Do art fairs take on the qualities of the cities that host them?
Art Stage Singapore opened last week at the convention center of Marina Bay Sands, the slick casino complex that has been anointed the city-state’s current “it” venue. I looked forward with as much anticipation to my first glimpse of
the monumental M-shaped edifice as I did to the art inside the fair. Spearheaded by Lorenzo Rudolf, the former director of Art Basel, Art Stage Singapore’s advance publicity promised an event to rival the more established art fairs in the region. As part of the VIP program, and to kick-off the fair, collectors had been invited to a preview in the afternoon, before the Vernissage, to meet art superstars Takashi Murakami, Yoshitomo Nara, photographer David Lachapelle, and even our own Ronald Ventura. Unfortunately, I took a midday flight, and did not get there in time. So while I can confirm that Lachapelle did put in an appearance, there’s seems to be some confusion as to whether the celebrated Japanese artists did indeed make it.
The exhibition hall’s lay out certainly impressed with its expansive booths, high walls, and wide corridors. A glance at the exhibitors list manifested a bias towards Asian and Southeast Asian galleries. Very few of the American and European powerhouses, Gagosian, Pace, and White Cube–who participated in ArtHK, Hong Kong’s very successful franchise–came to Singapore. Those that did, like the Marlborough Gallery and Galerie Emmanuel Perrotin, played it safe with works by Botero, Picasso, and Murakami.
This regional slant, however, meant that much more Philippine art went on view. The Drawing Room was the only Filipino gallery who had their own space, and they carried the artists they represent: Alfredo Aquilizan, Rodel Tapaya, Marina Cruz, Kawayan de Guia, Kiko Escora, Mark Salvatus, Riel Hilario, Lirio Salvador, and Troy Ignacio. Troy’s oil on paper pieces immediately caught the eye of Singaporean collectors.
Geraldine Javier’s triptych, Three Dead Trees, went up alongside an equally
jaw-dropping installation by Subodh Gupta and paintings by Leslie de Chavez at Korea’s Arario Gallery. Ghe’s piece, which now belongs to a collector from Indonesia, has hand-embroidered trapped birds embedded onto her paintings of biblical trees. The gallery will ship this piece to Korea for her solo exhibit in May. Leslie’s grisly Meat Lover’s Paradise, with its references to the Ampatuan Massacre, had already been sold when I saw it.
The Singapore-based Artesan Gallery, owned by Filipina Roberta Dans, filled their space with Ronald Ventura’s work. His paintings and sculpture, with layers of images from pop culture finished with technical flair, just throb with
One came across a different Ronald, however, at the Primo Marella Gallery of Beijing and Milan. They brought in his pieces from the Nanjing Biennale. A photorealistic painting of a living room could have been easily mistaken as Nona Garcia’s. It came with three reworked television sets fashioned by Ronald into dioramas that depicted scenes from local TV fare. Again, the figures seemed uncharacteristic of Ronald. Perhaps, as one art enthusiast put it, Ronald just wanted to show that he could do anything. He certainly can.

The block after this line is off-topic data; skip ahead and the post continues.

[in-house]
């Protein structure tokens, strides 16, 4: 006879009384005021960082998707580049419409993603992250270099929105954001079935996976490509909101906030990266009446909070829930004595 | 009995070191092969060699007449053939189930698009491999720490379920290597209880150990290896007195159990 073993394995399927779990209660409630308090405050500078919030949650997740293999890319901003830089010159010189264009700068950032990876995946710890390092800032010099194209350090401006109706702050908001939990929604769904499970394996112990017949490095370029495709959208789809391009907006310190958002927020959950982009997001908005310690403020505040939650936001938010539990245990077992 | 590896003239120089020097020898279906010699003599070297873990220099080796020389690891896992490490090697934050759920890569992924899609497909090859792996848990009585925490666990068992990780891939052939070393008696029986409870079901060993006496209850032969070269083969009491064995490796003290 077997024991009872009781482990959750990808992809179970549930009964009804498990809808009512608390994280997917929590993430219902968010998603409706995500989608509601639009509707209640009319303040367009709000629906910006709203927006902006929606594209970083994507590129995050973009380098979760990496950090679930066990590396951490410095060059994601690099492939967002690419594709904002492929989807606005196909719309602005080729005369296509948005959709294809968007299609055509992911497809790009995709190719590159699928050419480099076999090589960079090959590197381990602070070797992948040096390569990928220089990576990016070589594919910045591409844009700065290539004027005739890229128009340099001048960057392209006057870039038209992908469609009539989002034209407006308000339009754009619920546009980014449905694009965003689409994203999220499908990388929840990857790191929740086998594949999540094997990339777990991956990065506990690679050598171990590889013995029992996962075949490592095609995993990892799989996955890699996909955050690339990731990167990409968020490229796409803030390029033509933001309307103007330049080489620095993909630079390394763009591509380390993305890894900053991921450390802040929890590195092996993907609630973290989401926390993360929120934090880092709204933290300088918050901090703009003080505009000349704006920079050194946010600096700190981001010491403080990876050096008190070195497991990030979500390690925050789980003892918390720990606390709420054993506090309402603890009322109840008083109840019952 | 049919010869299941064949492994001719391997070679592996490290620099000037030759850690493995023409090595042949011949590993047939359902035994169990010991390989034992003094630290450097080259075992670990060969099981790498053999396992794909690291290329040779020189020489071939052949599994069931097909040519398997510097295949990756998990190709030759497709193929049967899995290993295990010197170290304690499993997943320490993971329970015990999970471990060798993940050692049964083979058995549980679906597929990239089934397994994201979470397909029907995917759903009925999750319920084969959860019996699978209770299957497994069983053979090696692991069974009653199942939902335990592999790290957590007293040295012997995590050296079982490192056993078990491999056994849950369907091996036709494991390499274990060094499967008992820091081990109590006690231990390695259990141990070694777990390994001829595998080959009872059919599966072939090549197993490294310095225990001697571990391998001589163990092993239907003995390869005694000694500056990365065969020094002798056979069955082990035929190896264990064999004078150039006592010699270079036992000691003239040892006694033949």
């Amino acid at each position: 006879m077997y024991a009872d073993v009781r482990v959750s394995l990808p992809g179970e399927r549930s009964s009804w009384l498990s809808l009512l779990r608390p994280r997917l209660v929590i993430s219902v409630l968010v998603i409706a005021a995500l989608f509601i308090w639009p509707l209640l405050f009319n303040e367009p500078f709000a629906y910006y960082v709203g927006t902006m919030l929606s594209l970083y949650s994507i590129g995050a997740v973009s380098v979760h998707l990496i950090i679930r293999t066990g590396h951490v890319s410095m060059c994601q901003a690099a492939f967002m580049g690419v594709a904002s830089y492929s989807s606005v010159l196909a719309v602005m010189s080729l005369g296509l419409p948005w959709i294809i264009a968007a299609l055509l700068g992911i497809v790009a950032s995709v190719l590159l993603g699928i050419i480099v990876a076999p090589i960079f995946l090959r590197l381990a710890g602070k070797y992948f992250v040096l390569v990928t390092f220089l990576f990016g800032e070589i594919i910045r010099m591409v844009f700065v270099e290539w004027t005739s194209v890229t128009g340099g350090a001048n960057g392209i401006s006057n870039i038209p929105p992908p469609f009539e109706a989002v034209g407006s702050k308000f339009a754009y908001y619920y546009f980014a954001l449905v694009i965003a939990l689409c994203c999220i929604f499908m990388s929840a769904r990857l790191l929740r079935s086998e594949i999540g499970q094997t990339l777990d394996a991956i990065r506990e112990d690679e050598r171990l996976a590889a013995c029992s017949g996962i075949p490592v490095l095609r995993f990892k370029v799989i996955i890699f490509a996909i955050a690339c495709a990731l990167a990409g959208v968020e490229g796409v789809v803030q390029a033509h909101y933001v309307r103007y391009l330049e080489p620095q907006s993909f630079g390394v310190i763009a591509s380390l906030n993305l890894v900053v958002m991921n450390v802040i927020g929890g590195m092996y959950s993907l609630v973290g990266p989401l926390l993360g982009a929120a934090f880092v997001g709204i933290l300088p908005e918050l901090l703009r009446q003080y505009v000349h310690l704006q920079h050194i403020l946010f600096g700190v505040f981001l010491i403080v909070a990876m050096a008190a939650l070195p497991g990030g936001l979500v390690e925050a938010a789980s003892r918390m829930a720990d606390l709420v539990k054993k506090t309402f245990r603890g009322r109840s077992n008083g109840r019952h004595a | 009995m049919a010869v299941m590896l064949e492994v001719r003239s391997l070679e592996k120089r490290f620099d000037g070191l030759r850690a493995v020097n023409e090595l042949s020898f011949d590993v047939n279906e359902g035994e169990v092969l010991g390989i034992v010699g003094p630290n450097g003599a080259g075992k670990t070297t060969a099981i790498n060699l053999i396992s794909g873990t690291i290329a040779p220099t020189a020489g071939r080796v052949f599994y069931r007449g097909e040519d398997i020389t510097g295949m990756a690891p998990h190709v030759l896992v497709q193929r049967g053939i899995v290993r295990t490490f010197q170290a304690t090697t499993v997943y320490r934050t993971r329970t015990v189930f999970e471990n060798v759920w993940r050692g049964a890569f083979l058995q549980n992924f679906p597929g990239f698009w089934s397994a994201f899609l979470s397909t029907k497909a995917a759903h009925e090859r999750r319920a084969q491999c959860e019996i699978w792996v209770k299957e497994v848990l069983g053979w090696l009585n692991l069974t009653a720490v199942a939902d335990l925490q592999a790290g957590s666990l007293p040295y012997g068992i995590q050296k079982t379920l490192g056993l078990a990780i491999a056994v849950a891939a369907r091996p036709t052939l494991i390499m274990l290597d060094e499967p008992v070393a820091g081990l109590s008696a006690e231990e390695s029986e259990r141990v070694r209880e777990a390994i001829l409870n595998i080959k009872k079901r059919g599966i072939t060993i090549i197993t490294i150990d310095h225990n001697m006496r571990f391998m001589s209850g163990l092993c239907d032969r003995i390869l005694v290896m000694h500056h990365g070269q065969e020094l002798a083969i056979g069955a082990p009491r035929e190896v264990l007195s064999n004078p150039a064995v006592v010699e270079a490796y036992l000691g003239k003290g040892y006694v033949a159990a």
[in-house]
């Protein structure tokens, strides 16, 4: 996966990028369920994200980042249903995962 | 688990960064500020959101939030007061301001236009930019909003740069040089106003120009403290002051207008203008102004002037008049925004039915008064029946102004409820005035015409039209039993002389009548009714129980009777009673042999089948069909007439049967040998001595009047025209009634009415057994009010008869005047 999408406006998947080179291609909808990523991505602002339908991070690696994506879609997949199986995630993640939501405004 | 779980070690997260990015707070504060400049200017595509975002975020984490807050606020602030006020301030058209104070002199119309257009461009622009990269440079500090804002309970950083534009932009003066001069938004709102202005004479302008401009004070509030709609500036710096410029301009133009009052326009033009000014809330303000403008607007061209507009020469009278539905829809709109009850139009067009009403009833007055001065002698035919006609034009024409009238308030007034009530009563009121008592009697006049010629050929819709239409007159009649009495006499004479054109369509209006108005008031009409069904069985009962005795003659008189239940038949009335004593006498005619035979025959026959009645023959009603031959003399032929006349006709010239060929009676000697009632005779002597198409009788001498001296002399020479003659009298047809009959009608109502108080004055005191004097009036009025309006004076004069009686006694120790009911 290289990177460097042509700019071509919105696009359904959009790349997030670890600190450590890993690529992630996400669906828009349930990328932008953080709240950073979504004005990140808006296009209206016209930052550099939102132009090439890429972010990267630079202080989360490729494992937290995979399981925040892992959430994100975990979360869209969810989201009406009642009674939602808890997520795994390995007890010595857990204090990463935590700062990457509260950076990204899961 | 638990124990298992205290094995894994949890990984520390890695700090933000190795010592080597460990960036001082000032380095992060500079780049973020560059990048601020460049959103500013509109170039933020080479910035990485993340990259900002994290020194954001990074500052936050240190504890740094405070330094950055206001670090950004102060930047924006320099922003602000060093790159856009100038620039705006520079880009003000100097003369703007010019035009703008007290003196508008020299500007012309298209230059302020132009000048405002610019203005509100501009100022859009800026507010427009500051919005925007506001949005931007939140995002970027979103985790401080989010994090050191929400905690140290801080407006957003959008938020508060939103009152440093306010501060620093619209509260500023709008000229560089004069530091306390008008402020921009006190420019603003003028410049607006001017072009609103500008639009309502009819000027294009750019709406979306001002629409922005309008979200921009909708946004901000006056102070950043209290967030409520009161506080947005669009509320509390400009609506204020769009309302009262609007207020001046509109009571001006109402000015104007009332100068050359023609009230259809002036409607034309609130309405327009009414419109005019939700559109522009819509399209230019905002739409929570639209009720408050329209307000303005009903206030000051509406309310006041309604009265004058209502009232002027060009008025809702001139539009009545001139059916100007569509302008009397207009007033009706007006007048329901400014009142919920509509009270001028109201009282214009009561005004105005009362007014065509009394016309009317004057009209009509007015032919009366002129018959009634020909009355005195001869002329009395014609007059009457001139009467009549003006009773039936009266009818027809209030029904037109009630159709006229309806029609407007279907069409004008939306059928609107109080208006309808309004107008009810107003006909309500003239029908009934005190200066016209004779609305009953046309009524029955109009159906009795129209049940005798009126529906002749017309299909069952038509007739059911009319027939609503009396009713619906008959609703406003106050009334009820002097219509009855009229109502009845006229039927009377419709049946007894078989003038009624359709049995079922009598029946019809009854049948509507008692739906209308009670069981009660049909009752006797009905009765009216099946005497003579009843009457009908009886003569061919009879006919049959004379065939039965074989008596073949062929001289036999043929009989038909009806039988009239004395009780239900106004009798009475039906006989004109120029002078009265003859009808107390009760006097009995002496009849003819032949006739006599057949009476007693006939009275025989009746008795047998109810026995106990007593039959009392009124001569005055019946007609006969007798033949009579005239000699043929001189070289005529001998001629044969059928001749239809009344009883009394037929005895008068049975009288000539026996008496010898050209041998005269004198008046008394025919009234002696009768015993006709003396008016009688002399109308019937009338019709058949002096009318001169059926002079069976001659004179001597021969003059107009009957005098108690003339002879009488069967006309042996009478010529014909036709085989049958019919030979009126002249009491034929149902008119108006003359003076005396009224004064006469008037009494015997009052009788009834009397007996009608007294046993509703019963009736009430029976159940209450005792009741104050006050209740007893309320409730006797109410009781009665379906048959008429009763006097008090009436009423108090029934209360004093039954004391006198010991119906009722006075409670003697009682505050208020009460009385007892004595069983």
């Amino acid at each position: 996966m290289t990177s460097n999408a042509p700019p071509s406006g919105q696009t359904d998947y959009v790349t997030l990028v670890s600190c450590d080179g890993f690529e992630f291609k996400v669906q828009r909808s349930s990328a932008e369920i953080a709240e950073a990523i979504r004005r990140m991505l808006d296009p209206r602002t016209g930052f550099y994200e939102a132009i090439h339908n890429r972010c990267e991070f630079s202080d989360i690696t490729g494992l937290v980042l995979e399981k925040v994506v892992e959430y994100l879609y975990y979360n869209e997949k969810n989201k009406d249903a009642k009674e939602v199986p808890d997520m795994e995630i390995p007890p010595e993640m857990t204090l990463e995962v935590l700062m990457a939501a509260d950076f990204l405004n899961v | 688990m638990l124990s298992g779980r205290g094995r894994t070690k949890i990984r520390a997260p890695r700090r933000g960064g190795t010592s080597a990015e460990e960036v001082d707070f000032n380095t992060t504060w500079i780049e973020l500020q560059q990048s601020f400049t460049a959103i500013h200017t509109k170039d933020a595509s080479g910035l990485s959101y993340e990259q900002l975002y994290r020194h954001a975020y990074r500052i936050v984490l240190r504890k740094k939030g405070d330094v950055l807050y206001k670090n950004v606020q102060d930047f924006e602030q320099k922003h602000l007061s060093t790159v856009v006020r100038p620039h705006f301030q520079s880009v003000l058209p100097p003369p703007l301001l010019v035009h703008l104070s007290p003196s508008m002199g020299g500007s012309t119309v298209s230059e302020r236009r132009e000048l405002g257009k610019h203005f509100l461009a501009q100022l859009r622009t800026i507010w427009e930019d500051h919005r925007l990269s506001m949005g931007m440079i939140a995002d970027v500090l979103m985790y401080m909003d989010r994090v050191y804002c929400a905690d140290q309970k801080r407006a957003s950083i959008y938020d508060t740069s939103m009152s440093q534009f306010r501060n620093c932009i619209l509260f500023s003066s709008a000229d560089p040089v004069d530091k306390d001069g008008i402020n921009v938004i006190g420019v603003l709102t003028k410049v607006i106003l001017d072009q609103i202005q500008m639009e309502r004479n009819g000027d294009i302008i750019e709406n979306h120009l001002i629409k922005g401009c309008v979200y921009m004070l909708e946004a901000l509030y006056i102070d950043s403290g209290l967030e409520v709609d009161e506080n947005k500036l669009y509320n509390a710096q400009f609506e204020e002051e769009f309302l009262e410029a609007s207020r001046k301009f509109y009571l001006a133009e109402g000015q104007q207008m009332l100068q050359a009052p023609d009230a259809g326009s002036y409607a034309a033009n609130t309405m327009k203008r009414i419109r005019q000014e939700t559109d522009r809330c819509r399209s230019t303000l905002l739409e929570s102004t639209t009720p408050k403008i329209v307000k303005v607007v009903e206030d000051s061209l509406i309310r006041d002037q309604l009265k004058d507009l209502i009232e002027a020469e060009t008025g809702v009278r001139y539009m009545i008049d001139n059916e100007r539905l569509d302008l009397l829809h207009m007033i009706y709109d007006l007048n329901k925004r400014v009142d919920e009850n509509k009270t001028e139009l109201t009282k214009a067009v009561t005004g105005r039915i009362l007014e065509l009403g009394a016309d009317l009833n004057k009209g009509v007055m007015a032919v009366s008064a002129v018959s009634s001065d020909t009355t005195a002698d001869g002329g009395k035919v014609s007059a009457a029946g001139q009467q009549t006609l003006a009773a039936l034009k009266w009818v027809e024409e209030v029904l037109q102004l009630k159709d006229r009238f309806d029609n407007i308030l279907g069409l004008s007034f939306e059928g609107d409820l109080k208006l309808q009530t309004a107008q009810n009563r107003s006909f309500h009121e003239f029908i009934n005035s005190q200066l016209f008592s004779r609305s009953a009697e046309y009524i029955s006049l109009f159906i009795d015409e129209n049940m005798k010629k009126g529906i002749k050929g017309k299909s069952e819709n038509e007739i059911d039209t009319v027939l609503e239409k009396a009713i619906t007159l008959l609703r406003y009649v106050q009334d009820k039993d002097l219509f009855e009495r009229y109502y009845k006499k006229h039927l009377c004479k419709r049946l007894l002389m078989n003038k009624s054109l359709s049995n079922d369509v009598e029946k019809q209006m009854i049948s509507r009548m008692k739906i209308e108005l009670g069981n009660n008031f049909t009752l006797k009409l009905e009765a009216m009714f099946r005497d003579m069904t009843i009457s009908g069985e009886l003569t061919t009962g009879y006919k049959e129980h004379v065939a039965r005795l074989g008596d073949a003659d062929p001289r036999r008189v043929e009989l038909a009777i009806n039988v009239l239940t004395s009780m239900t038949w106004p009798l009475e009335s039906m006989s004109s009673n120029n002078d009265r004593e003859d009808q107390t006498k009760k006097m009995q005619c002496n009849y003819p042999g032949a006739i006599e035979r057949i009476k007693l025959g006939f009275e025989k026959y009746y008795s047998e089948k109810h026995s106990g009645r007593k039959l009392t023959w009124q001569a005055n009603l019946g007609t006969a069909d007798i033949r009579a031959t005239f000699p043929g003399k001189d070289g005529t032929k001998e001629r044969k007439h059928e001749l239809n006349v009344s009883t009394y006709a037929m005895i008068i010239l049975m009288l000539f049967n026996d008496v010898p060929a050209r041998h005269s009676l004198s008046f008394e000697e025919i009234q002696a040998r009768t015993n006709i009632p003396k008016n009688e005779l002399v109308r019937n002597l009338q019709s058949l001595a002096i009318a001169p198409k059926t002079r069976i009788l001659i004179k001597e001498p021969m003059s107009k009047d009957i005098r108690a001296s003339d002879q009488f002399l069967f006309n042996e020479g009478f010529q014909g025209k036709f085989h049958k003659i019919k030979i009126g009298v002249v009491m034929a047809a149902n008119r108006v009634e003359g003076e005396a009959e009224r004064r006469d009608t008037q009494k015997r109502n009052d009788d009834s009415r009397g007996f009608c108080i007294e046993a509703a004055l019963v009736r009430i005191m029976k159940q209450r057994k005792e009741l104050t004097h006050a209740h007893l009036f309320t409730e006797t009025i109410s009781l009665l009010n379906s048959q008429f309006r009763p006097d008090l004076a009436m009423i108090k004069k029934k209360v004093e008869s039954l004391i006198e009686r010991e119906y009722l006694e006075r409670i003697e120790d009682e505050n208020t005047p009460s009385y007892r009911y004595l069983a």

Norberto Roldan reigned over at Taksu with a solo exhibit, The beauty of history is that it does not reside in one place. Peewee brought out a fantastic array of his assemblages put together from his collection of knick-knacks and folk religious artifacts. I loved the piece Quleques Fleurs 2, a six feet by eight feet diptych of vintage black and white studio shots of women framed against glossy magazine images and glass perfume bottles. For the series Fugitives From Years of Captivity, he used slats from demolished wooden houses to contain his collation of found objects. Peewee definitely made me proud to be Pinoy.
Other Filipino artists at Art Stage: Annie Cabigting and Liv Vinluan had paintings
at Richard Koh Fine Art, Nona Garcia’s photo assemblages and more of Geraldine Javier’s embroidery could be found at Valentine Willie Fine Art, Nikki Luna’s wooden chest of light boxes stood inside the Primo Marella Gallery space, while a large-scale Bencab print was at the Singapore Tyler Print Institute’s booth.
At the rear of the exhibit hall, MAD or the Museum of Art and Design had a section devoted to Chinese artists. It included an installation by the controversial Ai Wei Wei, one of my favorite artists, the creator of the Bird’s Nest Olympic stadium. Through, from
2007-2008, first shown in Sydney, is an installation from Qing Dynasty wooden temple beams and tables. They have been deconstructed and depicted as teetering, on the verge of collapse, with the beams seeming to impale some of the tables. Here one experienced Ai’s commentary on the constant reinventions that make up Chinese history. Now why didn’t the organizers give this piece a more prominent spot?
I also enjoyed the offering of Collectors Contemporary from Singapore. They had works by Banksy, Hush, and Faile, along with those of Rauschenberg and Warhol. Even street artists succumb to the lure of the dollar.
Overall, I felt Art Stage Singapore mirrored the city itself. It evinced a chic and cosmopolitan air, but did not quite measure up to the sophistication, edginess, and sizzle of Hong Kong’s ArtHK. It allowed collectors to focus mainly on art from within the region, and gave a taste of big name artists via safe, already commercially viable works.
An Indian artist did create a sensation in the local press with his performance at the Gallery Maskara space. He sat naked in front of a Frida Kahlo print. Even if this was done behind a black curtain, by the fair’s second day, the gallery had been quietly asked to stop the performance. Yes, this was indeed Singapore.
Art Stage Singapore was at the Marina Bay Sands Exhibition & Convention Center from 13 to 16 January 2011. For more information, visit http://www.artstagesingapore.com